Insomnia is very complicated, and many factors contribute to it. Several are listed below in no particular order.
1. Mental Health – It is normal to take 20 minutes, even 30 minutes, to fall asleep. In people who have emotional stress, anxiety, or PTSD, their minds can still be quite active at night. They may be replaying a situation in their head, thinking something bad will happen, or coming up with a to-do list for the next day. This active mind causes them to have trouble falling asleep.
2. Medical Conditions – Sleep can also be affected by other medical conditions. These include joint pain (neck and shoulder, back, knees), reflux, COPD, restless leg syndrome, and urinary issues; just to name a few. People with these conditions may have trouble falling and/or staying asleep.
3. Medication Side Effects – The sleep quality can be impacted by medications’ side effects, such as cough, anxiety, and muscle pain. Some medications affect sleep directly by changing the sleep structure (the amount of deep sleep and REM sleep).
4. Poor Sleep Hygiene – In this modern world, we are surrounded by many technology (TV, smartphone, computer, laptop, tablet). And they all emit blue light. This blue light shines into our eyes and ultimately suppresses the body’s production of melatonin, which is the hormone that induces drowsiness. If you stretch your arm out and can still see your fingers wiggle, that is enough light to suppress melatonin. Other poor hygiene factors include having an irregular sleep schedule or texting even when you’re already in bed.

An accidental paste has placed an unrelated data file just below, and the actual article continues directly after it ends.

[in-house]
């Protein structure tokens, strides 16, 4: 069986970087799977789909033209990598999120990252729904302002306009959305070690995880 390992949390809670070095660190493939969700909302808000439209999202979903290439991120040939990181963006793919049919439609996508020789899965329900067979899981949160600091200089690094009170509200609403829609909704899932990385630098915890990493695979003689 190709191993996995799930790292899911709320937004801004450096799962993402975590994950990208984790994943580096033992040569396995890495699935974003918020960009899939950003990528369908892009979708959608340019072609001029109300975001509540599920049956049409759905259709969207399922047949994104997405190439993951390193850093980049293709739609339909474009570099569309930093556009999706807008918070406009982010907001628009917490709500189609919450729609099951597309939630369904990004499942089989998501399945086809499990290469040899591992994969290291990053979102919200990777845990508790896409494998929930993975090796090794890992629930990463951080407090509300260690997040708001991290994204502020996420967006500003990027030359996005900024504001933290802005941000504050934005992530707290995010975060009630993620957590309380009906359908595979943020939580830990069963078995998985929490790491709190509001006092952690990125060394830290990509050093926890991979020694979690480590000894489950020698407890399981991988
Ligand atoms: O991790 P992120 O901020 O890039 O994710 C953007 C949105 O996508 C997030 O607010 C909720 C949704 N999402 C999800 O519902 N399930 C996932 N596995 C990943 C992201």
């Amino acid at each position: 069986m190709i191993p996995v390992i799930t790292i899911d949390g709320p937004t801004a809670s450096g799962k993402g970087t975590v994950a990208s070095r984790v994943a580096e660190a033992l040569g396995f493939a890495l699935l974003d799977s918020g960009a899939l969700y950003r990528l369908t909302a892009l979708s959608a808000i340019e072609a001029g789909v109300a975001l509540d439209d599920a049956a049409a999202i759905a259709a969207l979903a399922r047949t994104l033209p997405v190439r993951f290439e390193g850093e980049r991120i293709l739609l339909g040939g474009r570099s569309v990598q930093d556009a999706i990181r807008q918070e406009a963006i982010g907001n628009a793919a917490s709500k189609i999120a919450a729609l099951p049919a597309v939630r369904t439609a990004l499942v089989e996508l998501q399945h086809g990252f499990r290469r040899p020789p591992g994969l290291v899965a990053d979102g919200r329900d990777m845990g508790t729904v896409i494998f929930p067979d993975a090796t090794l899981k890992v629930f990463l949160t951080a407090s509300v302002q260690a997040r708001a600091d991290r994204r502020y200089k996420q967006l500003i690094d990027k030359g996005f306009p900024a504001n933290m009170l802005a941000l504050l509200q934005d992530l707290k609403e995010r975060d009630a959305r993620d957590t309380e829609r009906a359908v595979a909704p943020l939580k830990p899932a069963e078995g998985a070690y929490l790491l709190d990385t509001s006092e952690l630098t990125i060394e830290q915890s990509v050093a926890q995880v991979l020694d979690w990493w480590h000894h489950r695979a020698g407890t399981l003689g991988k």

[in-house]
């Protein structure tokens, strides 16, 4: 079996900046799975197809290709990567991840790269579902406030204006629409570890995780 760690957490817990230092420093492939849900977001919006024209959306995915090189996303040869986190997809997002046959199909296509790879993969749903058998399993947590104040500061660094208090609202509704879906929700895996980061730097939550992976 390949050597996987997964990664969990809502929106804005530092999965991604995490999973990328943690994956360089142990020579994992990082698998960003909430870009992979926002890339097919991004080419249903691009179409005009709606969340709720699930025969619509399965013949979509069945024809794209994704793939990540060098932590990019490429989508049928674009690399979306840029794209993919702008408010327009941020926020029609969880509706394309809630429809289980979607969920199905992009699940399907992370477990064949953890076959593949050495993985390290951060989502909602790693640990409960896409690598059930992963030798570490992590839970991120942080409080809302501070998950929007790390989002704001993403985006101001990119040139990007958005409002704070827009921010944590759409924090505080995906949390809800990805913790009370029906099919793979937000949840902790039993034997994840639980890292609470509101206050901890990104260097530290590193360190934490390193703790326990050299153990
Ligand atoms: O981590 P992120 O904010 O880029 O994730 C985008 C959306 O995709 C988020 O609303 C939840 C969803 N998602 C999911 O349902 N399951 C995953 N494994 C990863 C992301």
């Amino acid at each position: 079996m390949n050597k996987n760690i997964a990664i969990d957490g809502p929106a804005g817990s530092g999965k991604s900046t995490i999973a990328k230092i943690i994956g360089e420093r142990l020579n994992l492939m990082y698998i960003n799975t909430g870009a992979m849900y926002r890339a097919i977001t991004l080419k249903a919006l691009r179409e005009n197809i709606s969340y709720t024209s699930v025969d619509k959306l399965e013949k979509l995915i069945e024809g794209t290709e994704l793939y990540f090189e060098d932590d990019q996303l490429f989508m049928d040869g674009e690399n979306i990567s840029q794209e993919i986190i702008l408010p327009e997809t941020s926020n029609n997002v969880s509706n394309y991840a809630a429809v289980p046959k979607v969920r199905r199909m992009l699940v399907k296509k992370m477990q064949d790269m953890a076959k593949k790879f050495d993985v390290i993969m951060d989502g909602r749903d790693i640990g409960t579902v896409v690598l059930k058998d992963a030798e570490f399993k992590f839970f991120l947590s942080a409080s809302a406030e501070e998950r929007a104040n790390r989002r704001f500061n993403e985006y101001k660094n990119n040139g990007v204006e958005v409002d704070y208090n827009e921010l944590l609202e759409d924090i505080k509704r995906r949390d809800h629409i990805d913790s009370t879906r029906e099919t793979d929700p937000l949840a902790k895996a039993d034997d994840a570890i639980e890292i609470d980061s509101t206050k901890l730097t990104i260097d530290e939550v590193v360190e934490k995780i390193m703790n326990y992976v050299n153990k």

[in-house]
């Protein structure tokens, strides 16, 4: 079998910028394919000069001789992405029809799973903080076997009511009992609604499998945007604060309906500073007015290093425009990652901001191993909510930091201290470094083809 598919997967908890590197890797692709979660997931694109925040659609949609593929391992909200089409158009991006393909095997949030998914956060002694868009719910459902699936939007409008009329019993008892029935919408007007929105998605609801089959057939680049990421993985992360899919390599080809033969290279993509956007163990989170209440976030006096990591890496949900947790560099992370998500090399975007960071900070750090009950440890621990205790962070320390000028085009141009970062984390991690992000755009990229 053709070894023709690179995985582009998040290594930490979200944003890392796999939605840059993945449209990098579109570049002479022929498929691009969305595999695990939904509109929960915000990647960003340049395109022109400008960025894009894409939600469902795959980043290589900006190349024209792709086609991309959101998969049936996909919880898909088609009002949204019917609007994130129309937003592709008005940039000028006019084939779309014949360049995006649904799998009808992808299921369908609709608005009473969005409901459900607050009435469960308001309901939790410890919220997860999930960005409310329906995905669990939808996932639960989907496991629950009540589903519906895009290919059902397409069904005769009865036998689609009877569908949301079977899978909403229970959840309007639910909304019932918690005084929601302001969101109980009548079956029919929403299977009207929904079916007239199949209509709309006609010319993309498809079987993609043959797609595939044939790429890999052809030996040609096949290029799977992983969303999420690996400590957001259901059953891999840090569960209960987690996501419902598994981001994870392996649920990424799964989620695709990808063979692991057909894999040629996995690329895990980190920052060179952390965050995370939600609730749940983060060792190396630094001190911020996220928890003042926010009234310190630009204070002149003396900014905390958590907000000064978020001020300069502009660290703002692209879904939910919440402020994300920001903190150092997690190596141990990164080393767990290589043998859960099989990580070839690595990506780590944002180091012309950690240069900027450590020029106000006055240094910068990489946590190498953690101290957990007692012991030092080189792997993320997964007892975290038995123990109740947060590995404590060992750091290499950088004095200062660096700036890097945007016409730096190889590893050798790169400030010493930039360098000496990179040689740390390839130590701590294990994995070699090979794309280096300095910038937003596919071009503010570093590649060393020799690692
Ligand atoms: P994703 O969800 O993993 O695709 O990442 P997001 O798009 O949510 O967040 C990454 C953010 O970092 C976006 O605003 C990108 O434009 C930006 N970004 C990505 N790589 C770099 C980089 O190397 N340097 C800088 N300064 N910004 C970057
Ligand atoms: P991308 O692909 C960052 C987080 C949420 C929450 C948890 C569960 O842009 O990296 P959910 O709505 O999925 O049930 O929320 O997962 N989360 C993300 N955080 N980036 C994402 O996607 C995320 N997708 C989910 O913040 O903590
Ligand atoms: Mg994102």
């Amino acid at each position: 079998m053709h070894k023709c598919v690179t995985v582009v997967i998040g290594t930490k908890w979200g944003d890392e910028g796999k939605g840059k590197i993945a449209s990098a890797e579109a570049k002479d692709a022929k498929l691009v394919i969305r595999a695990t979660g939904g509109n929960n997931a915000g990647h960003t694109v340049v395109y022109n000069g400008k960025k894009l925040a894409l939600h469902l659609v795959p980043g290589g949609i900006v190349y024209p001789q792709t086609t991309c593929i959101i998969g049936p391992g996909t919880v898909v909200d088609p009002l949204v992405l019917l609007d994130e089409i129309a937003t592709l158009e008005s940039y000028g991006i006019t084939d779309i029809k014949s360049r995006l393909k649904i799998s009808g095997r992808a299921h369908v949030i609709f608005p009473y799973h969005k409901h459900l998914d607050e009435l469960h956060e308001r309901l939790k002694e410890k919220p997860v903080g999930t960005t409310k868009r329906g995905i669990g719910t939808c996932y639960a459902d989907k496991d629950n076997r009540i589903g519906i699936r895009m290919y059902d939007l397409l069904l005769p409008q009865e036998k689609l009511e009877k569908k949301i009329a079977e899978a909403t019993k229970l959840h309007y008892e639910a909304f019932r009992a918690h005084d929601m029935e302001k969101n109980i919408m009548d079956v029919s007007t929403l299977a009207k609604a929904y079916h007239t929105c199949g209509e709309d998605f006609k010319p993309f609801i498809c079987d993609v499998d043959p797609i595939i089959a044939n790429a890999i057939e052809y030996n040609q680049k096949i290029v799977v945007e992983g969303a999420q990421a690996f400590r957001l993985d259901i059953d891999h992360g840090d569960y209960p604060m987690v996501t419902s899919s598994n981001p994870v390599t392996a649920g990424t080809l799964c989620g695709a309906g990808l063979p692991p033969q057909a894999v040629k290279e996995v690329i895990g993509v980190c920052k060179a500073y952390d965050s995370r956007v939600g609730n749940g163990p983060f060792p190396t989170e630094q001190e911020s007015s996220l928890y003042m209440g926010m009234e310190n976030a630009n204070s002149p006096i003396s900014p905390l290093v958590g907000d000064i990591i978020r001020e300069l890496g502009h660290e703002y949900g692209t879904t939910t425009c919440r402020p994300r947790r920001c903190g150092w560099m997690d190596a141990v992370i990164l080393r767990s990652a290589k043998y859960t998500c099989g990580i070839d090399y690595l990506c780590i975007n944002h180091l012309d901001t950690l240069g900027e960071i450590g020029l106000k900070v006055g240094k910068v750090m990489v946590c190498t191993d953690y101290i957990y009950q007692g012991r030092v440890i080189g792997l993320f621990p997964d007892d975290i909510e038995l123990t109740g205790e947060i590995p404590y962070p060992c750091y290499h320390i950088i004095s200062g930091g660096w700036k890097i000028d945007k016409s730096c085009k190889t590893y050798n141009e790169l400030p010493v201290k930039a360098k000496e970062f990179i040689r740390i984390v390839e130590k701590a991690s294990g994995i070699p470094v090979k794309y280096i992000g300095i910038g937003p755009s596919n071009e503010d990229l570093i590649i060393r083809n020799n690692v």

5. Lack of Aerobic Exercise – Studies show that regular exercise helps people fall asleep quicker and have better sleep quality. This may be due to stress relief or working out excess energy during the day. Exercise also has a quick turnaround for sleep. After they exercised during the day, some people already sleep better that night.
6. Low Blood Sugar – Sometimes, people wake in the middle of the night due to low blood sugar. This can be caused by exercising too close to bedtime, eating too light of a dinner, skipping dinner altogether, or drinking alcohol at night. If the blood sugar drops too low, the body releases the hormone epinephrine to raise it back up. However, epinephrine also stimulates wakefulness.
7. Alcohol Consumption – Some people drink a little bit of alcohol at night to help them go to sleep. Although this seems to help initially, alcohol at bedtime can ultimately interrupt sleep by causing the blood sugar to drop. The reason is that the liver maintains blood sugar levels via a process called gluconeogenesis. At the same time, the liver is also responsible for breaking down alcohol. Both of these biochemical processes require a component called NAD+. When there is not enough NAD+ to go around, the liver is not able to do gluconeogenesis, resulting in blood sugar dropping and people waking up.
Often times, people’s sleep are affected by multiple factors. Here at Nawei’s Acupuncture Clinic, we look at the whole picture in order to address all the imbalances to help improve people’s sleep. Curious to see what Acupuncture and Chinese Medicine can do for your sleep? Schedule an appointment with Dr. Anna.
Article written by Anna Diec, LAC